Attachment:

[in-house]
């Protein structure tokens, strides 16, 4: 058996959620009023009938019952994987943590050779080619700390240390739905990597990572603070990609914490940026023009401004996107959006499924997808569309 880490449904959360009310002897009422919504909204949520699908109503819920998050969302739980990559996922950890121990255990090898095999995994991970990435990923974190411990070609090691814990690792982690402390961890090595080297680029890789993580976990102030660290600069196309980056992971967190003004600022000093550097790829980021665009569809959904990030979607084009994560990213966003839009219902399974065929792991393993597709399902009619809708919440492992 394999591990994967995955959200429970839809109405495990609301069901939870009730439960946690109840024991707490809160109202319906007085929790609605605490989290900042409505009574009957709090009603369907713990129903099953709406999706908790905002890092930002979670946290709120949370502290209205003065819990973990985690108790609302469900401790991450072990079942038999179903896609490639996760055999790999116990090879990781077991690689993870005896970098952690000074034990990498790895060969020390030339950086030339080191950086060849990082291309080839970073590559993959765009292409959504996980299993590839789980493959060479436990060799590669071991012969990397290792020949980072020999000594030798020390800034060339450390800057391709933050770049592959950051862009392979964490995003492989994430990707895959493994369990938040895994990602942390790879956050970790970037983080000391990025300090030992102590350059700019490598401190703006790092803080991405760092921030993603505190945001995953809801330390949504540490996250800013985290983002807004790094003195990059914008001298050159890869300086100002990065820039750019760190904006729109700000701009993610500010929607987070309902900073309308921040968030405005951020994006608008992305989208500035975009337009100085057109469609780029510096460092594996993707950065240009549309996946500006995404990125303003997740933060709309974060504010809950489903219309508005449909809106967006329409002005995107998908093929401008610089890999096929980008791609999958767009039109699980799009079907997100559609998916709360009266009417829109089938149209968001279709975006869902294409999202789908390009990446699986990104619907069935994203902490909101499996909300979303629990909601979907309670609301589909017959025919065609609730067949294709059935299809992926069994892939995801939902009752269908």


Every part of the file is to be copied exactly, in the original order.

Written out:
[in-house]
């Protein structure tokens, strides 16, 4: 058996959620009023009938019952994987943590050779080619700390240390739905990597990572603070990609914490940026023009401004996107959006499924997808569309 880490449904959360009310002897009422919504909204949520699908109503819920998050969302739980990559996922950890121990255990090898095999995994991970990435990923974190411990070609090691814990690792982690402390961890090595080297680029890789993580976990102030660290600069196309980056992971967190003004600022000093550097790829980021665009569809959904990030979607084009994560990213966003839009219902399974065929792991393993597709399902009619809708919440492992 394999591990994967995955959200429970839809109405495990609301069901939870009730439960946690109840024991707490809160109202319906007085929790609605605490989290900042409505009574009957709090009603369907713990129903099953709406999706908790905002890092930002979670946290709120949370502290209205003065819990973990985690108790609302469900401790991450072990079942038999179903896609490639996760055999790999116990090879990781077991690689993870005896970098952690000074034990990498790895060969020390030339950086030339080191950086060849990082291309080839970073590559993959765009292409959504996980299993590839789980493959060479436990060799590669071991012969990397290792020949980072020999000594030798020390800034060339450390800057391709933050770049592959950051862009392979964490995003492989994430990707895959493994369990938040895994990602942390790879956050970790970037983080000391990025300090030992102590350059700019490598401190703006790092803080991405760092921030993603505190945001995953809801330390949504540490996250800013985290983002807004790094003195990059914008001298050159890869300086100002990065820039750019760190904006729109700000701009993610500010929607987070309902900073309308921040968030405005951020994006608008992305989208500035975009337009100085057109469609780029510096460092594996993707950065240009549309996946500006995404990125303003997740933060709309974060504010809950489903219309508005449909809106967006329409002005995107998908093929401008610089890999096929980008791609999958767009039109699980799009079907997100559609998916709360009266009417829109089938149209968001279709975006869902294409999202789908390009990446699986990104619907069935994203902490909101499996909300979303629990909601979907309670609301589909017959025919065609609730067949294709059935299809992926069994892939995801939902009752269908």